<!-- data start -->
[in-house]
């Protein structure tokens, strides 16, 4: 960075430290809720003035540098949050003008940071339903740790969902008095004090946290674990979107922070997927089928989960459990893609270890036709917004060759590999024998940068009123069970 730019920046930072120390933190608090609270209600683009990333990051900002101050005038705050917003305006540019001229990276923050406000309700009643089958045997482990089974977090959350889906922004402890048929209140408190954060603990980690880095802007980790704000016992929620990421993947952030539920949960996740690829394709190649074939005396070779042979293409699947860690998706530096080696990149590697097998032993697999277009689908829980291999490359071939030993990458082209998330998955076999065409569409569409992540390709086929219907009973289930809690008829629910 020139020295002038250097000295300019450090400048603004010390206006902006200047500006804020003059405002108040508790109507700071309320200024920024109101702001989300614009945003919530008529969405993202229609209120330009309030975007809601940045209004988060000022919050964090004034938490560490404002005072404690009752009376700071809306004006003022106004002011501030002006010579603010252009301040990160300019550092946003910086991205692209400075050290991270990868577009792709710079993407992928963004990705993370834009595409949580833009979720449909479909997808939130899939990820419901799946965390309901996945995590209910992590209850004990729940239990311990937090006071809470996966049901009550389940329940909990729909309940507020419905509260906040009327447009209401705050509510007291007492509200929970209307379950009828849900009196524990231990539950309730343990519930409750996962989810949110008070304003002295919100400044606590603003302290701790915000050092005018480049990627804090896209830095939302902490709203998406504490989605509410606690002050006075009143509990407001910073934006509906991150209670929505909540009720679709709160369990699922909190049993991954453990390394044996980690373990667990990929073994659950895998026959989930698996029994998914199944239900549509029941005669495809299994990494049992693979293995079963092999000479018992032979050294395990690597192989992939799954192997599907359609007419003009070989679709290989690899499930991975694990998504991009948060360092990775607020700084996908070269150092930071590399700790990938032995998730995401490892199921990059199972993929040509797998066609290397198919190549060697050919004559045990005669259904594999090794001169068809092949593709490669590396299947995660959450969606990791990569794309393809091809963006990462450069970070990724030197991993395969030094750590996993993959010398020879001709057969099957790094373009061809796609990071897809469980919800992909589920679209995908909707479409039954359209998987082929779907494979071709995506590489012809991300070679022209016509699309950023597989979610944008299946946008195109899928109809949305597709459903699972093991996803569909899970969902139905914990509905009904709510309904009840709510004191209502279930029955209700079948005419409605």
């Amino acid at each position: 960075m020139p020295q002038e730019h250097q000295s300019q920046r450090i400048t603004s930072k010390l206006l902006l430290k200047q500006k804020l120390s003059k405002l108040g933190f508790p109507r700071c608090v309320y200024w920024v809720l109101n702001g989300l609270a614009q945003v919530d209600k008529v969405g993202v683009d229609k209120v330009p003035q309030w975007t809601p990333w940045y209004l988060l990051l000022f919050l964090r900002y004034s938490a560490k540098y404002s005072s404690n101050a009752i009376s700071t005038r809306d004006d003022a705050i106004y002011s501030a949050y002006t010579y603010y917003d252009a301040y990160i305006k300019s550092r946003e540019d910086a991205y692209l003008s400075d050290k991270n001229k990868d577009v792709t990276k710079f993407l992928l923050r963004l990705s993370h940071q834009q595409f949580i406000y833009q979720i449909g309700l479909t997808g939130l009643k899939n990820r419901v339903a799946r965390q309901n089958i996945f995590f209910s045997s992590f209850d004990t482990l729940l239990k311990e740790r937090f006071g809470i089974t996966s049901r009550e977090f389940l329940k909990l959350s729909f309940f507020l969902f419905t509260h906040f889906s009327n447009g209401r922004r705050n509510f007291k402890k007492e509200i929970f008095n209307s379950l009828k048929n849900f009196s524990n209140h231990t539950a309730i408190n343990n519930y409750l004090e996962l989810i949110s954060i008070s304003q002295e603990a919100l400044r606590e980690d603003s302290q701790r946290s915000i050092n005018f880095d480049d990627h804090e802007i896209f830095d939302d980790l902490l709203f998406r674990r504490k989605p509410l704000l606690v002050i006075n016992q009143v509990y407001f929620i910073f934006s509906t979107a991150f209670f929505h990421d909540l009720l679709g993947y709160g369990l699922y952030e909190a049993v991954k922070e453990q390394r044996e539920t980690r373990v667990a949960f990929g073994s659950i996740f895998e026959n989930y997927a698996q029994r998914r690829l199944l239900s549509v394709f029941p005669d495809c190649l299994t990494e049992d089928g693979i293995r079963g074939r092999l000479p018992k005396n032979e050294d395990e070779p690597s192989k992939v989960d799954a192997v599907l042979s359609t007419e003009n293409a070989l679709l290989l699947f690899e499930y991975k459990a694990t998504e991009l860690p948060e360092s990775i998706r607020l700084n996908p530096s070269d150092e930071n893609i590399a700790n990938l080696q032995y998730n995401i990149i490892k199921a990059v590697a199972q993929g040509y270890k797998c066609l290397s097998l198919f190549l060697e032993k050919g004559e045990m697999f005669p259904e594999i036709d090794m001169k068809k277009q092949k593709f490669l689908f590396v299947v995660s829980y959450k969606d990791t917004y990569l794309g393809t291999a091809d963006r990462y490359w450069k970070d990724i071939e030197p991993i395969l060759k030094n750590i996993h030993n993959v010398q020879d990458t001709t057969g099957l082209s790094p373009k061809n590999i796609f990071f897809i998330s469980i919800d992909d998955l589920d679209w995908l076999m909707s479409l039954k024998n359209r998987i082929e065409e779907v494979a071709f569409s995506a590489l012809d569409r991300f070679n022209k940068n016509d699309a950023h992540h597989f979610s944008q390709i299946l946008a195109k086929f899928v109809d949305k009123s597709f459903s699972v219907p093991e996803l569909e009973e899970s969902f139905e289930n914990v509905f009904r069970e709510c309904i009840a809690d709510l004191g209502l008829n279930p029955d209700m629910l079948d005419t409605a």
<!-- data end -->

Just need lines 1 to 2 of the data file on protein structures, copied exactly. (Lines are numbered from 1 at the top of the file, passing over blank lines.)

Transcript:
[in-house]
């Protein structure tokens, strides 16, 4: 960075430290809720003035540098949050003008940071339903740790969902008095004090946290674990979107922070997927089928989960459990893609270890036709917004060759590999024998940068009123069970 730019920046930072120390933190608090609270209600683009990333990051900002101050005038705050917003305006540019001229990276923050406000309700009643089958045997482990089974977090959350889906922004402890048929209140408190954060603990980690880095802007980790704000016992929620990421993947952030539920949960996740690829394709190649074939005396070779042979293409699947860690998706530096080696990149590697097998032993697999277009689908829980291999490359071939030993990458082209998330998955076999065409569409569409992540390709086929219907009973289930809690008829629910 020139020295002038250097000295300019450090400048603004010390206006902006200047500006804020003059405002108040508790109507700071309320200024920024109101702001989300614009945003919530008529969405993202229609209120330009309030975007809601940045209004988060000022919050964090004034938490560490404002005072404690009752009376700071809306004006003022106004002011501030002006010579603010252009301040990160300019550092946003910086991205692209400075050290991270990868577009792709710079993407992928963004990705993370834009595409949580833009979720449909479909997808939130899939990820419901799946965390309901996945995590209910992590209850004990729940239990311990937090006071809470996966049901009550389940329940909990729909309940507020419905509260906040009327447009209401705050509510007291007492509200929970209307379950009828849900009196524990231990539950309730343990519930409750996962989810949110008070304003002295919100400044606590603003302290701790915000050092005018480049990627804090896209830095939302902490709203998406504490989605509410606690002050006075009143509990407001910073934006509906991150209670929505909540009720679709709160369990699922909190049993991954453990390394044996980690373990667990990929073994659950895998026959989930698996029994998914199944239900549509029941005669495809299994990494049992693979293995079963092999000479018992032979050294395990690597192989992939799954192997599907359609007419003009070989679709290989690899499930991975694990998504991009948060360092990775607020700084996908070269150092930071590399700790990938032995998730995401490892199921990059199972993929040509797998066609290397198919190549060697050919004559045990005669259904594999090794001169068809092949593709490669590396299947995660959450969606990791990569794309393809091809963006990462450069970070990724030197991993395969030094750590996993993959010398020879001709057969099957790094373009061809796609990071897809469980919800992909589920679209995908909707479409039954359209998987082929779907494979071709995506590489012809991300070679022209016509699309950023597989979610944008299946946008195109899928109809949305597709459903699972093991996803569909899970969902139905914990509905009904709510309904009840709510004191209502279930029955209700079948005419409605």